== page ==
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AP Human Geography Chapter 3 Key Terms
Terms in this set (29)
(p. 92)Someone who has migrated to another country in the hope of being recognized as a refugee.
(p. 103) Large-scale emigration by talented people.
(p. 103) Migration of people to a specific location because relatives or members of the same nationality previously migrated there.
(p. 106) The temporary movement of a migrant worker between home and host countries to seek employment.
(p. 78) Short-term, repetitive, or cyclical movements that recur on a regular basis.
(p. 90) Net migration from urban to rural areas in more developed countries.
(p. 94) Degradation of land, especially in semiarid areas, primarily because of human actions such as excessive crop planting, animal grazing, and tree cutting. Also known as semiarid land degradation.
(p. 78) Migration from a location.
(p. 94) An area subject to flooding during a given number of years, according to historical trends.
(p. 82) permanent movement, compelled by cultural or environmental factors.
(p. 106) A term once used for a worker who migrated to the developed countries of Northern and Western Europe, usually from Southern and Eastern Europe or from North Africa, in search of a higher-paying job.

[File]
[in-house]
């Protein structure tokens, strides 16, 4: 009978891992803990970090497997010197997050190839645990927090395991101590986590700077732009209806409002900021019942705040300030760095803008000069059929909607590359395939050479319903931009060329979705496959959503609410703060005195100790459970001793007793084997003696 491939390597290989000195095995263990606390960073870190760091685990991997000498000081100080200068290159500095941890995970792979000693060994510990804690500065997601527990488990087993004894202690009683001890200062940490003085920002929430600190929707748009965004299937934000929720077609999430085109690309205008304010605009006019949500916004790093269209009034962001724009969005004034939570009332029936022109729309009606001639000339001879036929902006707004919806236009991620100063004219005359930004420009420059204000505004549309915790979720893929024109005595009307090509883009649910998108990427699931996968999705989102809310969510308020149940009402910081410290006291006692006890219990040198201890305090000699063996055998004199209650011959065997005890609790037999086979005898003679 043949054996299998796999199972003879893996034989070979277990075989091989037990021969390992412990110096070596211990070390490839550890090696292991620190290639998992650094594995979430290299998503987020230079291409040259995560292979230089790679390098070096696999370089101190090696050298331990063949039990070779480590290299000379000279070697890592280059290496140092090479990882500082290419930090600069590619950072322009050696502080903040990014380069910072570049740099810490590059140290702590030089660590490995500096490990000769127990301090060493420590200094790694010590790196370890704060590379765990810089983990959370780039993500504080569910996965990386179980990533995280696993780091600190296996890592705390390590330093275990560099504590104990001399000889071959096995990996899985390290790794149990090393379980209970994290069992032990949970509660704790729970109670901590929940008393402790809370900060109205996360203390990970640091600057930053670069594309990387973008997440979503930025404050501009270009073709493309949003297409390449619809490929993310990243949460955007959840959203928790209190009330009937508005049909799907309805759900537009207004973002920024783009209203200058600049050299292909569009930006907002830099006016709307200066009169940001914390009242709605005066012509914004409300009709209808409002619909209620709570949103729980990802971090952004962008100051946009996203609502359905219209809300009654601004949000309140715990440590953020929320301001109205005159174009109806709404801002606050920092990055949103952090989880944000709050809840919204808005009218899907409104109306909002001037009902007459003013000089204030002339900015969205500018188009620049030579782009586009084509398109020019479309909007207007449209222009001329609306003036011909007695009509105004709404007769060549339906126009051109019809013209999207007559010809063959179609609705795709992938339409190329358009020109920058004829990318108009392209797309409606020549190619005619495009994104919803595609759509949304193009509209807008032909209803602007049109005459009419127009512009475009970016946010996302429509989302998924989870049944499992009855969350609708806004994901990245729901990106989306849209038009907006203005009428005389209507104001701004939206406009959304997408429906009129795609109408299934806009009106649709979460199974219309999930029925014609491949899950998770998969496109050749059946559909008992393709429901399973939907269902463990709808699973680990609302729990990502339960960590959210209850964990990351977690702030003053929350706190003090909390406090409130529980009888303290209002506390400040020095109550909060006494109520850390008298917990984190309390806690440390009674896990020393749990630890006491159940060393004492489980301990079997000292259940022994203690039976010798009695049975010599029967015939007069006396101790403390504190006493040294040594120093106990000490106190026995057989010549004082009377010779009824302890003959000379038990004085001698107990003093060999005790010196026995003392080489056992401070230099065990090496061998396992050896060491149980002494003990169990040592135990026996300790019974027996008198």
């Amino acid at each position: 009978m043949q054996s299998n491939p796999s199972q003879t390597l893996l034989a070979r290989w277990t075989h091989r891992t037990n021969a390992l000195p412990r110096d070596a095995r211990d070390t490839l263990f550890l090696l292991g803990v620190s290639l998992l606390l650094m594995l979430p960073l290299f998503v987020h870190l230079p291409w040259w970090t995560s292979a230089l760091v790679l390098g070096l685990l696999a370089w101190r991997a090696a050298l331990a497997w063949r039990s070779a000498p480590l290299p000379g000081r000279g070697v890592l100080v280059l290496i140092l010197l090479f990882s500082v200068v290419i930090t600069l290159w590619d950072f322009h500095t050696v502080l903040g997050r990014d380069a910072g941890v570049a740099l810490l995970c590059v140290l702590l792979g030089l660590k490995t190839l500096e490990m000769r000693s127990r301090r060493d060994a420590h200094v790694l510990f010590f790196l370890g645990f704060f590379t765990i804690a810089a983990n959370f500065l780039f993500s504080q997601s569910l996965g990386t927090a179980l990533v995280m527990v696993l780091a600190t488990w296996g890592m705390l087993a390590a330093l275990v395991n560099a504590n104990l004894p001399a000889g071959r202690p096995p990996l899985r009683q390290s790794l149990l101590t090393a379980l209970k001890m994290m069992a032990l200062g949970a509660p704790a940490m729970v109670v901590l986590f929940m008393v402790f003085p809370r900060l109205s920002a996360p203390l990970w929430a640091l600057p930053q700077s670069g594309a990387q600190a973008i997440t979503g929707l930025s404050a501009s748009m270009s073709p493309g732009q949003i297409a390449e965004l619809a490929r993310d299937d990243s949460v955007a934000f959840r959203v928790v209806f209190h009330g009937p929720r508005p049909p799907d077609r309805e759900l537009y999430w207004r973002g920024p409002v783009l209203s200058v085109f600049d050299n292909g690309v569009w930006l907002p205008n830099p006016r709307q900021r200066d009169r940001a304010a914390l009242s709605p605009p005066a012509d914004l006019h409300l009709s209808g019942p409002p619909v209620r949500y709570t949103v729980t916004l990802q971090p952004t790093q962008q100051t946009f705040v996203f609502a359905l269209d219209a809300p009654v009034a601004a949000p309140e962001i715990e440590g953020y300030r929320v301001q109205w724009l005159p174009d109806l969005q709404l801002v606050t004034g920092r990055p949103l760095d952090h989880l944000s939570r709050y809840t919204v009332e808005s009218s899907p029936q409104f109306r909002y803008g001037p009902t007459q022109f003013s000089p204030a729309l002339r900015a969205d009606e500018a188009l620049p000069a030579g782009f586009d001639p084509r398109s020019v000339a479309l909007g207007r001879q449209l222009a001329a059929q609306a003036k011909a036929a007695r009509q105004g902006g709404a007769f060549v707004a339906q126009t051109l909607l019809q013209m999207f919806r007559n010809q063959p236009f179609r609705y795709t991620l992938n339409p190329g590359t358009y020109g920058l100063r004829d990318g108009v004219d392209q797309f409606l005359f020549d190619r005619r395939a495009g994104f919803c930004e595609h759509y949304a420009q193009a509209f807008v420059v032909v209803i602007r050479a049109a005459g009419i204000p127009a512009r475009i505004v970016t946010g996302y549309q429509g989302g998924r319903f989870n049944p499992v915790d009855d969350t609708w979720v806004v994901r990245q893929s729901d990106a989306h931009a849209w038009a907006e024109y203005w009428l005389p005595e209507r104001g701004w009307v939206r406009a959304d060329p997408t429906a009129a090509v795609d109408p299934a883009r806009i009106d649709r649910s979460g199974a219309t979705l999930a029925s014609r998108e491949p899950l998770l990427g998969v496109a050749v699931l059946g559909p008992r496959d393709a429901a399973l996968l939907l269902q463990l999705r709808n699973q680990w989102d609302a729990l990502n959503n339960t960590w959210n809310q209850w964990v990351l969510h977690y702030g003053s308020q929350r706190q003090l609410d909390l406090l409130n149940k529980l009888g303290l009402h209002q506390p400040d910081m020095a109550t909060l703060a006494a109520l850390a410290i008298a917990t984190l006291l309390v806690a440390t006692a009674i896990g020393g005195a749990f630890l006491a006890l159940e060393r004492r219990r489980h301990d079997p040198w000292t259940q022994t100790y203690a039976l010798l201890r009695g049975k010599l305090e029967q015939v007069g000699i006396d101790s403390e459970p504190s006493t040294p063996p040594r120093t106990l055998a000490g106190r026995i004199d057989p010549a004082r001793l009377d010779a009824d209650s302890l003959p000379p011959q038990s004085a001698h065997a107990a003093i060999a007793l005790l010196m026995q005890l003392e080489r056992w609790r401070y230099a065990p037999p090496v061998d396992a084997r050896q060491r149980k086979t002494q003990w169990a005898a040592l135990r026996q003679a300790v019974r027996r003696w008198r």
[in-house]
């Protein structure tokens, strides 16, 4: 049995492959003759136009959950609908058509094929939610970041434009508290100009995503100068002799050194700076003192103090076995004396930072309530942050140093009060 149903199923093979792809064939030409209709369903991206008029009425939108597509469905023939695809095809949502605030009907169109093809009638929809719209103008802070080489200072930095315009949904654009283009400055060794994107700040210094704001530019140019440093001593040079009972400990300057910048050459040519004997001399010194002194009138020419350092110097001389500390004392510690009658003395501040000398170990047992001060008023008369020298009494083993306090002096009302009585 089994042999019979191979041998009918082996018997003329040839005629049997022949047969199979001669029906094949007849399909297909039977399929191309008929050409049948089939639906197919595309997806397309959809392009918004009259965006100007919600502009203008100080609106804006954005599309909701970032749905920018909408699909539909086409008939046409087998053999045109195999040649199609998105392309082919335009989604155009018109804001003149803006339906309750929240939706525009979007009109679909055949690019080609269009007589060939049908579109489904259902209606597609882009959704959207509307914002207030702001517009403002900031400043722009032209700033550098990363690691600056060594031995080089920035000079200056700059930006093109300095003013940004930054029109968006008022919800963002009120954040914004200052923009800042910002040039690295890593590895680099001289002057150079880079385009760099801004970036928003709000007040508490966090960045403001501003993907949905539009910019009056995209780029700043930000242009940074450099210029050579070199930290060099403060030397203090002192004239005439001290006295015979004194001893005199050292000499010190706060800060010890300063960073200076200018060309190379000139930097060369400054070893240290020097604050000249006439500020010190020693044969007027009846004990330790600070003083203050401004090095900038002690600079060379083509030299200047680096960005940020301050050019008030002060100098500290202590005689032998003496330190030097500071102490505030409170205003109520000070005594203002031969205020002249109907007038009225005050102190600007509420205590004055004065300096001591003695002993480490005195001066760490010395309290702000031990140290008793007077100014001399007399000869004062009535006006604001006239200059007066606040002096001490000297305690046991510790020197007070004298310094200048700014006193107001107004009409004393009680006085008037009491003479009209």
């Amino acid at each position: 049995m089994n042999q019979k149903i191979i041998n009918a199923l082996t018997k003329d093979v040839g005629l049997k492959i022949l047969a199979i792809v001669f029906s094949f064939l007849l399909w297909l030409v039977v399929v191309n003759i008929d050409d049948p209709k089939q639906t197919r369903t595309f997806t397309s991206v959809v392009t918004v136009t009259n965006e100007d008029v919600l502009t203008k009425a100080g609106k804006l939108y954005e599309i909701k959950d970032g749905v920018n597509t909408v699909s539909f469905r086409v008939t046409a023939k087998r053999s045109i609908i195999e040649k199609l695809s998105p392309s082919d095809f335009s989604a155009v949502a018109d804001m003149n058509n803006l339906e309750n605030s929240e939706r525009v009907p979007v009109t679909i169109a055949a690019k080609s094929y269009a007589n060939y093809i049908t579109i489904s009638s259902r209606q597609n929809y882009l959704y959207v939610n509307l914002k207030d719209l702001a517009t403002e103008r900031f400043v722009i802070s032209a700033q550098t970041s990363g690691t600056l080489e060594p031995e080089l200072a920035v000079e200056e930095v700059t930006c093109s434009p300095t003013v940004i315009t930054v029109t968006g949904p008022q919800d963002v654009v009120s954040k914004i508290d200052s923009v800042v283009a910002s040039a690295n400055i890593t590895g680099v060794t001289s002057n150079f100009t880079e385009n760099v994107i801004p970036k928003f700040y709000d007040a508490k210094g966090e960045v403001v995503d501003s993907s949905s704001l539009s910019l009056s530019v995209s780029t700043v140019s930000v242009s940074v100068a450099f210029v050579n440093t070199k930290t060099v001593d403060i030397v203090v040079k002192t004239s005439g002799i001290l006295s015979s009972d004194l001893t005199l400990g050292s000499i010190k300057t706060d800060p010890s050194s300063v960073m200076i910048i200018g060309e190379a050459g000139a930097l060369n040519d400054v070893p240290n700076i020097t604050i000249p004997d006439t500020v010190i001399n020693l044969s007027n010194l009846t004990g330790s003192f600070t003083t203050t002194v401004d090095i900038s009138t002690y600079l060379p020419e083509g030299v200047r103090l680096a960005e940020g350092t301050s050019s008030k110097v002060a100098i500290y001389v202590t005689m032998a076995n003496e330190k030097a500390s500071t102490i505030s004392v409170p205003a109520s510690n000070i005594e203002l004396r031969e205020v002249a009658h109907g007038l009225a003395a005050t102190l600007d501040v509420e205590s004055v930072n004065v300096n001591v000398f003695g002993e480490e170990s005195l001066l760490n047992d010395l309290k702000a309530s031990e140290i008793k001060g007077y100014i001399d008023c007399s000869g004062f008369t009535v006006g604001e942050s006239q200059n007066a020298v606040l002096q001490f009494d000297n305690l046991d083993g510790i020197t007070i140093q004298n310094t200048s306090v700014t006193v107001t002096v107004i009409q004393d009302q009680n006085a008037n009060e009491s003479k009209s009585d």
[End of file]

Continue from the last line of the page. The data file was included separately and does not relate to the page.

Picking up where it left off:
(p. 78) Migration to a new location.
(p. 82) Permanent movement within a particular country.
Internally displaced person (IDP)
(p. 92) Someone who has been forced to migrate for similar political reasons as a refugee but has not migrated across an international border.
(p. 82) Permanent movement from one country to another.
(p. 82) Permanent movement from one region of a country to another.
(p. 94) An environmental or cultural feature of the landscape that hinders migration.
(p. 82) Permanent movement within one region of a country.
(p. 78) A form of relocation diffusion that involves a permanent move to a new location.
(p. 81) A change in the migration pattern in a society that results from industrialization, population growth, and other social and economic changes that also produces the demographic transition.
(p. 78) All types of movements between locations.
(p. 78) The difference between the level of immigration and the level of emigration.
(p. 92) A factor that induces people to move to a new location.
(p. 92) A factor that induces people to move out of their present location.
(p. 102) In reference to migration, a law that places a maximum limit on the number of people who can immigrate to a country each year.
(p. 92) Someone who is forced to migrate from his or her home country and cannot return for fear of persecution because of his or her race, religion, nationality, membership in a social group, or political opinion.
(p. 97) Transfer of money by workers to people in the country from which they emigrated.
(p. 100) A person who enters a country without proper documents to do so.
(p. 82) Permanent movement undertaken by choice.
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